U.S., UK remain concerned about Huawei

U.S., UK remain concerned about Huawei


U.S. officials said in late March 2019 that they still have security concerns about Huawei, but they acknowledged they must find a way to coexist with the Chinese telecommunications giant.

Until the end of March 2019, the U.S was trying to convince the European Union that Huawei could not be trusted. U.S. officials urged countries to drop Huawei from their 5G networks because they feared it might support the People’s Republic of China in spying.

The United Kingdom did not need convincing. The U.K. already had condemned Huawei as “bringing significantly increased risk to U.K. operators,” Forbes magazine reported.

Representatives of telecommunications competitors, including AT&T CEO Randall Stephenson, complained that Huawei was using its existing equipment to pressure countries to adopt its 5G technology.

“If you have deployed Huawei as your 4G network, Huawei is not allowing interoperability to 5G — meaning if you are 4G, you are stuck with Huawei for 5G,” Stephenson said in a speech in Washington, D.C., Reuters reported.

Now, U.S. officials concede they will have to adapt to a world in which Huawei is a dominant player.

“We are going to have to figure out a way in a 5G world that we’re able to manage the risks in a diverse network that includes technology that we can’t trust,” said Sue Gordon, the principal deputy director of national intelligence for the U.S. While Gordon did not specifically mention Huawei, there could be no mistaking the reference.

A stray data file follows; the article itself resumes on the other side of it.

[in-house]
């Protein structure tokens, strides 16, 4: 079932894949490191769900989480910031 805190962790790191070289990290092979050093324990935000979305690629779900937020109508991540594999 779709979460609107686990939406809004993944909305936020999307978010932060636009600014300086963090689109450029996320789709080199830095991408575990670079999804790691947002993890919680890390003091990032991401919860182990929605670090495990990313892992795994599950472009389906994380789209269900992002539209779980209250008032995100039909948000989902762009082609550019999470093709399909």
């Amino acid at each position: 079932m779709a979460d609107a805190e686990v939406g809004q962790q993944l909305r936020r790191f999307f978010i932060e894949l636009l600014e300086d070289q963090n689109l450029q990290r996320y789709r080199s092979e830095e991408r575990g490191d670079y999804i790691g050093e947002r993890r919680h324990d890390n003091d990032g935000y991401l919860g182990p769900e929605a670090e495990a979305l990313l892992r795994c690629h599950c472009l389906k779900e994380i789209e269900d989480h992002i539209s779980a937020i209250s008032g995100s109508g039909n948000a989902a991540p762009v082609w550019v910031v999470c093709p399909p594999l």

The British remain skeptical of the company. In the U.K., the Huawei Cyber Security Evaluation Centre Oversight Board reported in April 2019 that Huawei’s approach to software development brings “significantly increased risk to U.K. operators, which requires ongoing management and mitigation,” according to IT World Canada.

The board said Huawei’s engineering processes fall short of industry-standard practices and that the company has made “no material progress” since a similar report in 2018.

Within the next 10 years, U.S. officials predict that 5G-powered networks will drive factories, infrastructure, utilities, refineries, telecommunications and traffic management. The networks will also be a crucial tool in establishing the use of autonomous vehicles.

The 5G debate has not been the only concern raised about Huawei:

  • Microsoft recently discovered an insecure driver loaded on Huawei Matebook computer systems. The driver would have given higher access to people lacking supervisor privileges. Huawei has since fixed the application.
  • In a civil lawsuit in 2017, Huawei was determined to have stolen proprietary testing technology from T-Mobile, an American wireless carrier. While a jury ordered Huawei to pay U.S. $4.8 million, the court decided there had been no malicious conduct on the part of the Chinese company.
  • Huawei, The Economist magazine reported, has been accused of defrauding four major banks into clearing transactions that violate international sanctions on Iran. In December 2018, Canadian police arrested Huawei’s chief financial officer at the request of the U.S. on the Iran allegations.